Definition of scowl in English:

scowl

Line breaks: scowl
Pronunciation: /skaʊl
 
/

noun

  • An angry or bad-tempered expression: she stamped into the room with a scowl on her face
    More example sentences
    • When he saw that she was examining him, his neutral expression turned into a scowl.
    • Twelve guards entered the room, scowls and sneers on their faces.
    • Number one rule; never smile at your opponent; scowls and grimaces are the order of the day.
    Synonyms
    frown, glower, glare, grimace, black look
    informal dirty look
    Scottish archaic glunch

verb

[no object] Back to top  
  • Frown in an angry or bad-tempered way: she scowled at him defiantly
    More example sentences
    • She met Jack outside Lizzi's bedroom door and found his face to be angry, he was scowling at her.
    • Keo frowned and moved towards her, but she scowled and backed up, keeping out of his reach.
    • A typical boy, my little Maddy is now scowling at me every time I mention his resounding defeat.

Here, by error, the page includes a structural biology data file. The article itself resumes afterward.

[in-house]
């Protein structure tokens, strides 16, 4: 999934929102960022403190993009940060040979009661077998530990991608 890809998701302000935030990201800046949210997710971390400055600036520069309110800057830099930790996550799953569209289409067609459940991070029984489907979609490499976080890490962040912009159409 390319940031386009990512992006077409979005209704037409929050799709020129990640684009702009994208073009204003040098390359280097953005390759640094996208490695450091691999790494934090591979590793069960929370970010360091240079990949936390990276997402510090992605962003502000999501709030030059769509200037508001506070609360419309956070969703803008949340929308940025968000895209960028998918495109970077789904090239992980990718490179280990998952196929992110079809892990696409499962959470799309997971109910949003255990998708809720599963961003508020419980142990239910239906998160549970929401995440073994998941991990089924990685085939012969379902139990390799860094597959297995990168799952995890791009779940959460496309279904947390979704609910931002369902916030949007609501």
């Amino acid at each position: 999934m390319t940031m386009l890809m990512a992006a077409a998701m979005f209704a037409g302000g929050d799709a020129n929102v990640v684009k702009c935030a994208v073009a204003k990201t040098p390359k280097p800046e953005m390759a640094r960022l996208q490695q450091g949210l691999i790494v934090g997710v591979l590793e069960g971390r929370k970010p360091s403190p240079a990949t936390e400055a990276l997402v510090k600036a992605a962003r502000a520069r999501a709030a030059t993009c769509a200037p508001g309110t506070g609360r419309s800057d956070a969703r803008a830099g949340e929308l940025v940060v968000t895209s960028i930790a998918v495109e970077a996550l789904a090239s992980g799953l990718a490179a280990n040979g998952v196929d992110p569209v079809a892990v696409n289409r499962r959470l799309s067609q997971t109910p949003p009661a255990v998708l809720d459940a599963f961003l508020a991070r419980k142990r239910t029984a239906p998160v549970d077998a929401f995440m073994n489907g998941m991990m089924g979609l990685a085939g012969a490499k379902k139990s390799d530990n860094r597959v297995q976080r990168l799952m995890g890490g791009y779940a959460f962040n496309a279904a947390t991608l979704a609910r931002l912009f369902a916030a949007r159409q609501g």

Synonyms
    glower, frown, glare, lour, look daggers at, look angrily at, give someone a black look; make a face, pull a face, turn the corners of one's mouth down, pout
    informal give someone a dirty look
    archaic mop and mow, glout
    Scottish archaic glunch

Derivatives

scowler

noun
More example sentences
  • Either way, give me this lot over a bunch of monosyllabic scowlers any day.
  • She might attempt a direct encounter and offer the scowler a ‘How are you?‘and a smile.’

Origin

late Middle English (as a verb): probably of Scandinavian origin; compare with Danish skule 'scowl'. The noun dates from the early 16th century.

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